That would be massive overkill in one sense, and still some rubbing is necessary to remove the fouling, especially the cap fouling. There are probably as many ways to clean the gun as there are shooters, but it will help in the long run to try to make it as efficient as possible. Simply removing the cylinder, spraying some Ballistol/water mix on all the interior surfaces and around the nipples, then rinsing in plain hot water and swabbing everything out is enough, followed by a light coating of Ballistol. I toothbrush around the nipples and pipe-cleaner the nipple bores too, and Q-Tip the hammer and hammer cutout in the frame with Ballistol/water, leaving all the lockwork assembled in the frame. Every several shooting sessions you can break the whole thing down for a deep cleaning, but some people don’t even do that much for years, and still report having new-ish guns.

        Depending on the load you use, and the number of shots fired before cleaning, there is a very wide range of possible fouling conditions at the end. Using a lot of lube in the chambers, I’ve gotten to where one swab down the bore, one direction, leaves it shiny clean (pushing out a soft glob of goo in the process) and other times I’ve gotten a thick build-up of hard fouling that took a lot of water and several patches to get the fouling out of the bore.

        So one of the tricks is to find a load that leaves the gun easy to clean at the end of the day. My method has been to use a lube cookie behind the lead, or a small dab of Bore Butter over the fets wad and behind the lead. Others use grease over the lead. Others have reported that no lube whatsoever, just powder and lead, plus blowing through the bore and chambers after each six, leaves the gun running for many shots and easy to clean. I don’t know about the latter, but certainly the type of powder used is a major factor, and there are several others.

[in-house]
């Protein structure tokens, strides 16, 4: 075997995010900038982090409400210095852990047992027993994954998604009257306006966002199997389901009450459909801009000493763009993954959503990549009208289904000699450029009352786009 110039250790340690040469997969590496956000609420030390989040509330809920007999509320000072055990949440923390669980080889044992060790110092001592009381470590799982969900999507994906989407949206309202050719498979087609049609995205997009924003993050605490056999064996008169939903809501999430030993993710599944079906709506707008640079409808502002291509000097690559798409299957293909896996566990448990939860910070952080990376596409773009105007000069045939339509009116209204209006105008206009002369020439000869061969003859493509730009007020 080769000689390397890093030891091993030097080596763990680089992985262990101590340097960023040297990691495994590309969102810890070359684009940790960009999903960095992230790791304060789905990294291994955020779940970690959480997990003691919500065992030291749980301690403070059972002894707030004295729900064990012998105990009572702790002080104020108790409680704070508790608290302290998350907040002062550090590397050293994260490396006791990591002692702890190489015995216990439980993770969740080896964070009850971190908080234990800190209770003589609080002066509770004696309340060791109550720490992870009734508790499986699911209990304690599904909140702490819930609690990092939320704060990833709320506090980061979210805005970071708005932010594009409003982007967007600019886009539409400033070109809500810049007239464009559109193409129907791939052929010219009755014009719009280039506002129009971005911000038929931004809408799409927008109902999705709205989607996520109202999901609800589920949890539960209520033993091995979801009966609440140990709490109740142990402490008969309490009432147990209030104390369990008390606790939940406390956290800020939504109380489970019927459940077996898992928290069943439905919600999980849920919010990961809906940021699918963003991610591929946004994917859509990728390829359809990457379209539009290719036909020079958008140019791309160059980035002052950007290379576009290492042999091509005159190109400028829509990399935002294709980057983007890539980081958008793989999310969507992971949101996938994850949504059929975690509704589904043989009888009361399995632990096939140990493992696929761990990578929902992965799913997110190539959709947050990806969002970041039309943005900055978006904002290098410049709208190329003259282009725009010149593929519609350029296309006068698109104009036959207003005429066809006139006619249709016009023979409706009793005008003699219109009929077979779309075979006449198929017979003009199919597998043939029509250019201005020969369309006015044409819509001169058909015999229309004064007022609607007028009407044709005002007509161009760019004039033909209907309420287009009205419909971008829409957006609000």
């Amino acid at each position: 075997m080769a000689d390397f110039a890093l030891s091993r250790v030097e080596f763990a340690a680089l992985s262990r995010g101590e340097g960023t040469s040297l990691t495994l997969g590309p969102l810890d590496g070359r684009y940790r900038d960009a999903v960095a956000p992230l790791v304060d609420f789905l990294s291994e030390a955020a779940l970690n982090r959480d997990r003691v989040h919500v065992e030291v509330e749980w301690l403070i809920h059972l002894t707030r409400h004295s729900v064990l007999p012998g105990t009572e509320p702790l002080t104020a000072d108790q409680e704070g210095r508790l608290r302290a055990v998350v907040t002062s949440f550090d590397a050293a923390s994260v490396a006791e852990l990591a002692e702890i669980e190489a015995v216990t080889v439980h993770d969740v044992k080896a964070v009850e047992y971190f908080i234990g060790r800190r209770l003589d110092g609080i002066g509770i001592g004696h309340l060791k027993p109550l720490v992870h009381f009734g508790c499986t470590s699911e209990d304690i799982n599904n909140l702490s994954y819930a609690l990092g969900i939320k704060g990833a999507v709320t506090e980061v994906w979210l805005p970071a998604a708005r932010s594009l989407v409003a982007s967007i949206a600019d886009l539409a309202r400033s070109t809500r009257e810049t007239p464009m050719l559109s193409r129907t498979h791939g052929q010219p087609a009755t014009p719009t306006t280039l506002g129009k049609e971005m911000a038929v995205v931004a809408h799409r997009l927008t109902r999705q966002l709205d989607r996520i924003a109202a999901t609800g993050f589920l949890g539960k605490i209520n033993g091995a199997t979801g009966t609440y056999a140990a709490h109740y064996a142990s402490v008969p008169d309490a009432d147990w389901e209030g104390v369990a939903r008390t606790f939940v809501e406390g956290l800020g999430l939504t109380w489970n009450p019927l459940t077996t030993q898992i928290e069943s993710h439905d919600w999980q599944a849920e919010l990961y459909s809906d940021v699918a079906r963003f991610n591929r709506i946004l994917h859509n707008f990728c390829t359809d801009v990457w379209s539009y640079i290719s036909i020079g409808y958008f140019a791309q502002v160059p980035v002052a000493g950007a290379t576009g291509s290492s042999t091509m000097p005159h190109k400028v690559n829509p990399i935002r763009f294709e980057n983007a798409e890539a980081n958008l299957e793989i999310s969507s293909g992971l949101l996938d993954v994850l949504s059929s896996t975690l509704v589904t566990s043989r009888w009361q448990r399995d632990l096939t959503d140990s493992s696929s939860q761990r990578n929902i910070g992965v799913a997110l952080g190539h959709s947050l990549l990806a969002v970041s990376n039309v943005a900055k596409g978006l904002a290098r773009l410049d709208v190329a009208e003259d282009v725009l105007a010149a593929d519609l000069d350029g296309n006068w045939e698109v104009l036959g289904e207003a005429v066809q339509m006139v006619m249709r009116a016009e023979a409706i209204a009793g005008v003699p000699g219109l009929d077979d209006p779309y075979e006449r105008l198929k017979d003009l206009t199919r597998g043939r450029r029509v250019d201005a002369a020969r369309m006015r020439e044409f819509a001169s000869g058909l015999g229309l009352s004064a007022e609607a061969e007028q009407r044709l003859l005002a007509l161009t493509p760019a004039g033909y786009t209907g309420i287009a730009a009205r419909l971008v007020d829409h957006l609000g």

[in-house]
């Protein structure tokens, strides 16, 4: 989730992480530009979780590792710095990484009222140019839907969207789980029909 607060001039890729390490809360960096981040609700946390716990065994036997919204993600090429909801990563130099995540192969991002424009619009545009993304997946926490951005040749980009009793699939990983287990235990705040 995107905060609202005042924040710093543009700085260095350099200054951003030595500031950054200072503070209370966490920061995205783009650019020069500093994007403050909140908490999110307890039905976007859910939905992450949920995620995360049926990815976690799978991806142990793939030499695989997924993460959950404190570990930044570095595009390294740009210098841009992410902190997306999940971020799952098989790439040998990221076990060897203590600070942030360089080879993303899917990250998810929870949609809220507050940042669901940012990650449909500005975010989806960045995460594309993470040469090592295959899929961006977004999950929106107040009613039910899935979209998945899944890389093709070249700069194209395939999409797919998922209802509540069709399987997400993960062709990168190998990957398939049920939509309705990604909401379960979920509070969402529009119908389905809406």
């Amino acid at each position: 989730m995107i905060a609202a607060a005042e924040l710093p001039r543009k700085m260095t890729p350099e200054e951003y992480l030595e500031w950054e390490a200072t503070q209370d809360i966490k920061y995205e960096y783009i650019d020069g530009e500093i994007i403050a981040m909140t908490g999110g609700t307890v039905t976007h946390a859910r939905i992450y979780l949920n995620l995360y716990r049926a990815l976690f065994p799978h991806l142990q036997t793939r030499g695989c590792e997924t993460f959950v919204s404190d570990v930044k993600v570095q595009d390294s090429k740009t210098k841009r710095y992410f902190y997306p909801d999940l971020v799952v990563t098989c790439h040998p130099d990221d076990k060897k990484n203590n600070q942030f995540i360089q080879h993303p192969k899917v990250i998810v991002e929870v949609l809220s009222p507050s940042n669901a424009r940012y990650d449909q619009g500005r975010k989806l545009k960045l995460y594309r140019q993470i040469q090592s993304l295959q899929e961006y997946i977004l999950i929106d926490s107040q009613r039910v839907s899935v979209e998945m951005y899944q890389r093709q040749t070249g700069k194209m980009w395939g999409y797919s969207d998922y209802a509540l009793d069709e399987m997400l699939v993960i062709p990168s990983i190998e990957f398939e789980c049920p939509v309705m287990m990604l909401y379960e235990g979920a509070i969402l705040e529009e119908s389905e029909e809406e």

• Mike OTDP says:

        I tried that once with a stainless steel revolver. Then scrubbed the surface rust off. Never again.

        Here’s my cleaning procedure:
        1. Remove cylinder and nipples.
        2. Remove nipples, brush clean with an old toothbrush.
        3. Run a patch soaked in cleaner (I use Simple Green at home) through each chamber. Put cylinder to soak in a cup of diluted cleaner.
        4. If you have running water available, flush the cylinder window and barrel with it. Hold the gun upside down for this to keep water out of the lockwork.
        5. Scrub barrel and frame with patches soaked in cleaner. This should take 3-4 patches.
        6. Dry barrel and frame with patches. Lube one patch (I use Ballistol), run it down the bore, then rub it over the outside of the gun. Spray some lube into the lockwork.
        7. Take cylinder out of soak, clean each chamber with a patch soaked in cleaner. Run the patch to the bottom of the chamber, then turn like turning a screwdriver. Repeat as needed. Dry the same way.
        8. Lube with a patch soaked in lube. Lube nipples. Reassemble.

        Total time: 12-15 minutes, with practice. Do a complete disassembly and cleaning annually unless you’re shooting a lot, in which case do so every 6 months.

  16. Sigivald says:

    This makes me want to finally fire the San Marco 1851 Navy I’ve had for years…

    (I got derailed by buying the wrong powder for it, and never got back to it…)

  17. "lee n. field" says:

    I kind of got the bug too. Last gun show locally there was a table with 4 on what I now know to be Remington replicas, at $200 each. I had no idea if that was a good deal or not, but the idea of being able to just pay and go, as opposed to the usual state police check and 3 days that they do here, was attractive.

    I picked this up, as it looked like a useful book:

  18. Rick Hostetler says:

    Hey Oleg, never tried a dishwasher, I guess it might work. What I do with mine are take them apart completely and dump everything in a pot off hot water with some dishsoap, then pull out pieces, clean them of with a rag using patches and a dental probe to get into the tight spots. Oil everything up real good, put it back together and wipe down excess oil. Takes a bit, but I’ve got 30 year old cap & ball revolvers that are still in perfect shape.